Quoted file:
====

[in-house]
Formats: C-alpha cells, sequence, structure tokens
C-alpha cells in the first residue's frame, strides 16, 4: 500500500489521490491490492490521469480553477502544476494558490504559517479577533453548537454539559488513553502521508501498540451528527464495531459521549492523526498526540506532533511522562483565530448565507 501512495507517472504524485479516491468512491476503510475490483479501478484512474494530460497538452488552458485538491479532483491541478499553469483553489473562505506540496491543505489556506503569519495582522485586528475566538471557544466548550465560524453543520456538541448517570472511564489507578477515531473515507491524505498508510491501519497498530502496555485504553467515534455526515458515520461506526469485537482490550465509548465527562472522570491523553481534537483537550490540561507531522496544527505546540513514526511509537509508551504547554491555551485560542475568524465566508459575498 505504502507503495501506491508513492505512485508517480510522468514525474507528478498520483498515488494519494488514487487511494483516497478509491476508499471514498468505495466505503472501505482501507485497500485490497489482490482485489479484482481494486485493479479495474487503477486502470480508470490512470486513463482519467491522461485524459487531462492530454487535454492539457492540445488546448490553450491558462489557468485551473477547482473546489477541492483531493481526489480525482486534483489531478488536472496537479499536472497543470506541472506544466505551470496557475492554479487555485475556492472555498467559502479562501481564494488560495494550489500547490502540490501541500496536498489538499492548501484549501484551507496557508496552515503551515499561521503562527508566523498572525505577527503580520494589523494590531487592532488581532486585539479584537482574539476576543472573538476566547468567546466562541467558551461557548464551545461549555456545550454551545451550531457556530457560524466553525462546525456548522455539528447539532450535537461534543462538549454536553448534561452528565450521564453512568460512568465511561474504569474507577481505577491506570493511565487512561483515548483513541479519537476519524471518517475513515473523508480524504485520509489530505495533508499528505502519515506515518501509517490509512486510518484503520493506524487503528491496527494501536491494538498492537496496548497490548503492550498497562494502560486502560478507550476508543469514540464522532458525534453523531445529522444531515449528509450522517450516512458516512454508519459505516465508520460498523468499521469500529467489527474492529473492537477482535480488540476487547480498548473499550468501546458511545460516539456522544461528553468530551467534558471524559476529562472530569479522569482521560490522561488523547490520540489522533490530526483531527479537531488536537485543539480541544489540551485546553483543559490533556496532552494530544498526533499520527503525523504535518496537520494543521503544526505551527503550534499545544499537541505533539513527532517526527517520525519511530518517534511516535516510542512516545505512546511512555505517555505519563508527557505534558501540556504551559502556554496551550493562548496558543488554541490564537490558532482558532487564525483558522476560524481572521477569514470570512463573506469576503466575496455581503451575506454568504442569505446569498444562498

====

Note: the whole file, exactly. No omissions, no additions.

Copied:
[in-house]
Formats: C-alpha cells, sequence, structure tokens
C-alpha cells in the first residue's frame, strides 16, 4: 500500500489521490491490492490521469480553477502544476494558490504559517479577533453548537454539559488513553502521508501498540451528527464495531459521549492523526498526540506532533511522562483565530448565507 501512495507517472504524485479516491468512491476503510475490483479501478484512474494530460497538452488552458485538491479532483491541478499553469483553489473562505506540496491543505489556506503569519495582522485586528475566538471557544466548550465560524453543520456538541448517570472511564489507578477515531473515507491524505498508510491501519497498530502496555485504553467515534455526515458515520461506526469485537482490550465509548465527562472522570491523553481534537483537550490540561507531522496544527505546540513514526511509537509508551504547554491555551485560542475568524465566508459575498 505504502507503495501506491508513492505512485508517480510522468514525474507528478498520483498515488494519494488514487487511494483516497478509491476508499471514498468505495466505503472501505482501507485497500485490497489482490482485489479484482481494486485493479479495474487503477486502470480508470490512470486513463482519467491522461485524459487531462492530454487535454492539457492540445488546448490553450491558462489557468485551473477547482473546489477541492483531493481526489480525482486534483489531478488536472496537479499536472497543470506541472506544466505551470496557475492554479487555485475556492472555498467559502479562501481564494488560495494550489500547490502540490501541500496536498489538499492548501484549501484551507496557508496552515503551515499561521503562527508566523498572525505577527503580520494589523494590531487592532488581532486585539479584537482574539476576543472573538476566547468567546466562541467558551461557548464551545461549555456545550454551545451550531457556530457560524466553525462546525456548522455539528447539532450535537461534543462538549454536553448534561452528565450521564453512568460512568465511561474504569474507577481505577491506570493511565487512561483515548483513541479519537476519524471518517475513515473523508480524504485520509489530505495533508499528505502519515506515518501509517490509512486510518484503520493506524487503528491496527494501536491494538498492537496496548497490548503492550498497562494502560486502560478507550476508543469514540464522532458525534453523531445529522444531515449528509450522517450516512458516512454508519459505516465508520460498523468499521469500529467489527474492529473492537477482535480488540476487547480498548473499550468501546458511545460516539456522544461528553468530551467534558471524559476529562472530569479522569482521560490522561488523547490520540489522533490530526483531527479537531488536537485543539480541544489540551485546553483543559490533556496532552494530544498526533499520527503525523504535518496537520494543521503544526505551527503550534499545544499537541505533539513527532517526527517520525519511530518517534511516535516510542512516545505512546511512555505517555505519563508527557505534558501540556504551559502556554496551550493562548496558543488554541490564537490558532482558532487564525483558522476560524481572521477569514470570512463573506469576503466575496455581503451575506454568504442569505446569498444562498